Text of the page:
Financial crisis in Karnataka

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Karnataka is staring at a financial crisis and may end the year with a bigger than anticipated fiscal and revenue deficit due to a shortfall in the devolution of funds from the Centre, in addition to a gap in the state’s own tax collection. While the overall Goods and Services Tax (GST) compensation projected for Karnataka for 2019-20 was Rs 17,219 crore, the Centre has released only Rs 8,815 crore as of December, with finance department officers estimating that there would be a shortfall of about Rs 5,600 crore at the end of the fiscal. Out of the Rs 5,335 crore allotted in the budget for centrally sponsored schemes, only Rs 911 crore has been released so far. Unskilled labourers hired under Mahatma Gandhi National Rural Employment Guarantee Act (MGNREGA) have not been paid their wages for three months as the Centre has defaulted on the release of about Rs 2,700 crore. This has put rural people in peril in a distress year where huge losses were suffered due to drought and floods. With less than three months to go for the year to end, the state has been able to mop up only about 72% of revenue through local taxes. The transport department is the worst performer with a collection of only Rs 4,864 crore as against the target of Rs 7,100 crore.

In addition to the economic slowdown, the state finds itself in a mess due to two main reasons. One, the farm loan waiver of about Rs 12,000 crore announced by previous chief minister H D Kumaraswamy. Two, extensive damage due to floods. While the state projected a loss of Rs 35,000 crore and sought an interim relief of Rs 3,000, the Centre has released only Rs 1,870 crore, in two instalments. This has forced the state to divert funds from other planned budgetary expenses to undertake relief works, increasing the financial strain.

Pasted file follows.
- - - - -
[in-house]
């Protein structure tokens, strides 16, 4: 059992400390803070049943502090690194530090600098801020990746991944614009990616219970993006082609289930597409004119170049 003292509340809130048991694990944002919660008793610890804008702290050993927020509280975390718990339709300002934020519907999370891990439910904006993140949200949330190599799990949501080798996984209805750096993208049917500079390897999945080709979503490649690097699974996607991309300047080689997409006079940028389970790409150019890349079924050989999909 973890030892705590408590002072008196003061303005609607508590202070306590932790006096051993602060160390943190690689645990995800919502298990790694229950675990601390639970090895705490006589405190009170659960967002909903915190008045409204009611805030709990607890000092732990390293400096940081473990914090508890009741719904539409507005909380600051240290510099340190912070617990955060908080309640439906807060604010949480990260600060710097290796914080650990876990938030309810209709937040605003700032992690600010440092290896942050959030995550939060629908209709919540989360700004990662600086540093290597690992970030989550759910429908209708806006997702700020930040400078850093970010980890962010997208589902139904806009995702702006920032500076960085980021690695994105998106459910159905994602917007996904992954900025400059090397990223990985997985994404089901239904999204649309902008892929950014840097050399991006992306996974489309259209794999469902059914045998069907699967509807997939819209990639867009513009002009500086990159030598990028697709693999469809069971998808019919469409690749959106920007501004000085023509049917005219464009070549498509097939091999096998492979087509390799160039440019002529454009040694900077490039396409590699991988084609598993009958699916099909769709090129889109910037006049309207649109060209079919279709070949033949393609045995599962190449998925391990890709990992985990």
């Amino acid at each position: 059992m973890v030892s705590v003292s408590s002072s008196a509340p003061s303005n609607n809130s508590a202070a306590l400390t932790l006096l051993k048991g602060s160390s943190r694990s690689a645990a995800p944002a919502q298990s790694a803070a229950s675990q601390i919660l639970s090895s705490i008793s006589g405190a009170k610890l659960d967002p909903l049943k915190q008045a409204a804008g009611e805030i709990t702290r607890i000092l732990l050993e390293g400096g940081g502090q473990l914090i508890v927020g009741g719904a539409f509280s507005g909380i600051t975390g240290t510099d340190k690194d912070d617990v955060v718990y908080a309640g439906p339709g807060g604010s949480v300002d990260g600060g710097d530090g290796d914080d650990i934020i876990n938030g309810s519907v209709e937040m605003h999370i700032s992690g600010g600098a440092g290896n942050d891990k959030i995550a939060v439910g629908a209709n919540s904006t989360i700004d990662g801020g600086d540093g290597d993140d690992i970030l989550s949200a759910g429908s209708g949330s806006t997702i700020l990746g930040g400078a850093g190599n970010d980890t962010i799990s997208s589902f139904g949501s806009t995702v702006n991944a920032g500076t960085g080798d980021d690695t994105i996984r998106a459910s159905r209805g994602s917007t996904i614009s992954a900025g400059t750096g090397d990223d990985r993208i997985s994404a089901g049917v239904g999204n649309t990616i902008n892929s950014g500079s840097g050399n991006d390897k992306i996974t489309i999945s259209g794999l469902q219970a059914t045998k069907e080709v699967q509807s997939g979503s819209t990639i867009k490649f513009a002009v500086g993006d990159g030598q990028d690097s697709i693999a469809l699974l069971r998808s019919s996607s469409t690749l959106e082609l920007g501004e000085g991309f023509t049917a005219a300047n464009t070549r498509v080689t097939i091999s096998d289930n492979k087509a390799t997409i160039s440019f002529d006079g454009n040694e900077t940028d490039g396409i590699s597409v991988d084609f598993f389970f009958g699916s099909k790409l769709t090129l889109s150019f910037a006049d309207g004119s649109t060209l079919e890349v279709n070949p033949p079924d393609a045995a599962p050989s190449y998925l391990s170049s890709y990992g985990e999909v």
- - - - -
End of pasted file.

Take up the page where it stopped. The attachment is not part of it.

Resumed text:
Over the years, Karnataka has managed to maintain a revenue surplus and curtail the fiscal deficit to less than three per cent of the State Gross Domestic Product (SGDP) as mandated by the Karnataka Fiscal Responsibility Act. However, financial stress may force the government to increase borrowings, thereby upsetting this balance. Though 25 out of the 28 MPs from the state belong to BJP, they have done pretty little to pressurise the Centre to release the required funds. Karnataka is staring at an unenviable situation. Chief Minister B S Yediyurappa should immediately release a white paper on the state of finances and also a road map on how the state proposes to tackle the crisis.

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